WASHINGTON—On the morning of Sept. 11, 2001, Chris Wasser, 18, of Ottawa, Kan., began his first day of boot camp in the U.S. Marine Corps. Wasser's mother, Candy, will never forget.
"As I stood there and watched the towers fall on television, the only thing I could do was to give Chris' life back to God and pray that God would make us good vessels for whatever was to come," Wasser recalled.
Lance Cpl. Chris Wasser died in Husaybah, Iraq, in 2004, the victim of a roadside blast from an improvised explosive device. Unmarried, Wasser, barely out of childhood himself, left no grieving children behind.
But that didn't stop Candy Wasser from joining a ceremony on Sunday that honored the sons and daughters of America's war dead. More than 3,000 people attended the event, where Gen. Peter Pace, chairman of the Joint Chiefs of Staff, presented a specially created Gold Medal of Remembrance to 180 surviving children of American troops killed in Afghanistan and Iraq.
Among the children was David Smith, son of Paul Smith, the only soldier thus far to receive the Congressional Medal of Honor for action in the Iraq war.
As she watched tearful families and youngsters who had received the award, Candy Wasser had mixed emotions that only the children of the fallen troops were being recognized, and not other family members.
"It's a personal issue for me that I don't have that daughter-in-law or that grandchild, but I don't want to take away from the sacrifices the children make," she said. "I appreciate the commitment that these young people have made to something that's much bigger than they are."
The circular gold-colored medal features a flame within a star that's encircled by a laurel wreath. It's attached to a purple ribbon, representing the wounded heart of a child who has lost a parent to war. The ribbon includes red, white and blue stripes and a black stripe to symbolize remembrance.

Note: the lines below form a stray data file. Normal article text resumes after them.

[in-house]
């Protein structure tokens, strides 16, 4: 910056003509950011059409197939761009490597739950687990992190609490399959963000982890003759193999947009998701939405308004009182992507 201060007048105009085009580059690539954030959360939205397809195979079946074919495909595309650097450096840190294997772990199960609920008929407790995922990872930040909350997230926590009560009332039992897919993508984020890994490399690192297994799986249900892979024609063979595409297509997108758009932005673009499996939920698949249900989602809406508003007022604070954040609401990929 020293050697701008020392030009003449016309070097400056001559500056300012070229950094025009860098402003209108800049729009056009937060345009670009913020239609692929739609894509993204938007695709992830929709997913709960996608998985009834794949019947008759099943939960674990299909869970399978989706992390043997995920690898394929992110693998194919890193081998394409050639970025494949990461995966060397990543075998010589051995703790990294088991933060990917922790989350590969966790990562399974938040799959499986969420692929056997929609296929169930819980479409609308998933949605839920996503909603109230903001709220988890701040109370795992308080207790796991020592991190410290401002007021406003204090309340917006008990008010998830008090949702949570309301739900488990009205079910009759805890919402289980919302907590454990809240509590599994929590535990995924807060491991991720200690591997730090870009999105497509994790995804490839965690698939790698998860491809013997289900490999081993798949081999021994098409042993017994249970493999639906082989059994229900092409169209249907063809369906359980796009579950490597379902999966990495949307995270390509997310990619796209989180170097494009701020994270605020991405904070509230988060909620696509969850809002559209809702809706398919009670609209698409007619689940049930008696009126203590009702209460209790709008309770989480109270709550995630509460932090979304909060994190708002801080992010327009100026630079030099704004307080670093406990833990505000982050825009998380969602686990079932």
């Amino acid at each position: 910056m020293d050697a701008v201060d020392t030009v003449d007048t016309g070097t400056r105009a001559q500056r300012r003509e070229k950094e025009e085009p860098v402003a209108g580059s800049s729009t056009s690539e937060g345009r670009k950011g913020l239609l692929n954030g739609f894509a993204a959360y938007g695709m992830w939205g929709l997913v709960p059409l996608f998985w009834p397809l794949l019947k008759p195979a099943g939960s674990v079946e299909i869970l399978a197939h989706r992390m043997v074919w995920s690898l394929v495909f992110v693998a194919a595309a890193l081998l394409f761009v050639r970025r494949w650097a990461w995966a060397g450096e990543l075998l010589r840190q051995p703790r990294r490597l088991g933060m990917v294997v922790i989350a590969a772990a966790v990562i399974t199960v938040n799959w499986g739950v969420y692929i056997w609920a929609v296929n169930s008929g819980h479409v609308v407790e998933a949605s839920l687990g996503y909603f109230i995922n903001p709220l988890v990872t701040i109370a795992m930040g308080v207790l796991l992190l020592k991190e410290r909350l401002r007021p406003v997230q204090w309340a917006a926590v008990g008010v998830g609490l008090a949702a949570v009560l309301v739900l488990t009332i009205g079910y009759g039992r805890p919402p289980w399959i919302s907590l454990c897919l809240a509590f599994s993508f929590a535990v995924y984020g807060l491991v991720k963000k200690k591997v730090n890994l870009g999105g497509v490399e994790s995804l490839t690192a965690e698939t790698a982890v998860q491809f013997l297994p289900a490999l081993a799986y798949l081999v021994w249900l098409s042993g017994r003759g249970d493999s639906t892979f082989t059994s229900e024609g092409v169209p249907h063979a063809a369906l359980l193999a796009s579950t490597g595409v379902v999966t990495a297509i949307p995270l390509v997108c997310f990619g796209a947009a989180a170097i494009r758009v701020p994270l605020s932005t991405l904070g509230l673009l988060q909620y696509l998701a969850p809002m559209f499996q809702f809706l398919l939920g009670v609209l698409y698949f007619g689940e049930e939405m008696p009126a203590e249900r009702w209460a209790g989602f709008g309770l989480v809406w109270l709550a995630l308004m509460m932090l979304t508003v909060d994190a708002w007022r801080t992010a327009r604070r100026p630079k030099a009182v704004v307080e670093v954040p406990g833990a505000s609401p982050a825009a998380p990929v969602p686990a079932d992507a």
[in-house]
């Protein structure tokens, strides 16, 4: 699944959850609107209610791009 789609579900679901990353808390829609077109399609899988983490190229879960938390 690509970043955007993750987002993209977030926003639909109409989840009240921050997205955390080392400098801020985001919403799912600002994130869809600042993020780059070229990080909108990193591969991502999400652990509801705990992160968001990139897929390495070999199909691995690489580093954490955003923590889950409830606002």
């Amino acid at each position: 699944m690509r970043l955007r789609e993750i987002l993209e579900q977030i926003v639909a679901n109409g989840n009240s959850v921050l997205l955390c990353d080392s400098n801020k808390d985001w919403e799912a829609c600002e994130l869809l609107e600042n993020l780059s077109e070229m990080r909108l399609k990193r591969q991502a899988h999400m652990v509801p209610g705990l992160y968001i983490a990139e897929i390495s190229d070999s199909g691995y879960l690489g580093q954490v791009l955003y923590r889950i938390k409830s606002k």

Sen. Chuck Hagel, R-Neb, introduced the legislation that led to Sunday's event. He thanked the families who had lost loved ones. "We are not a greater nation for our power. We are a greater nation today for our purpose. You and your families continue to contribute to that purpose," Hagel told the audience.
Since the U.S.-led invasion of Iraq in March 2003, nearly 2,400 U.S. military personnel have lost their lives. At least 235 U.S. troops have died in Afghanistan, Pakistan and Uzbekistan since the United States invaded Afghanistan in 2001, according to the Defense Department.
On Sunday, family members talked about how difficult it is to cope with those deaths.
Bonnie Eacho, of Watertown, N.Y., whose husband, Army Sgt. Donald Eacho, was killed by a roadside bomb in Ramadi, Iraq last year, said holidays are particularly tough for her and her sons, Matthew, 18, and Donald Jr., 7. "You just take it one day at a time," she said.
Dressed in a dark suit with his medal draped around his neck, Matthew fought back tears recalling his father. "He'd do anything for you," he said.
He said he misses going fishing with his father and seeing him in the stands at his high school baseball games. If he could talk to his father again, Matthew tearfully said he'd apologize for a disagreement they never resolved.
His mother immediately comforted him. "Just know he wouldn't love you any less," she said.
Sunday's event near the Washington Memorial was sponsored by the White House Commission on Remembrance, which Congress created in 2000 to raise awareness about the suffering and sacrifice of America's war dead and their families. The commission will sponsor a National Moment of Remembrance at 3 p.m. on Memorial Day.
Ben Barbin, a spokesman for the Commission on Remembrance, said the group is working on a way to send the new Medal of Remembrance to all surviving children of troops killed in Afghanistan and Iraq. The group hasn't determined whether Sunday's ceremony will become an annual event.
(c) 2006, Knight Ridder/Tribune Information Services.
PHOTOS (from KRT Photo Service, 202-383-6099): REMEMBERING
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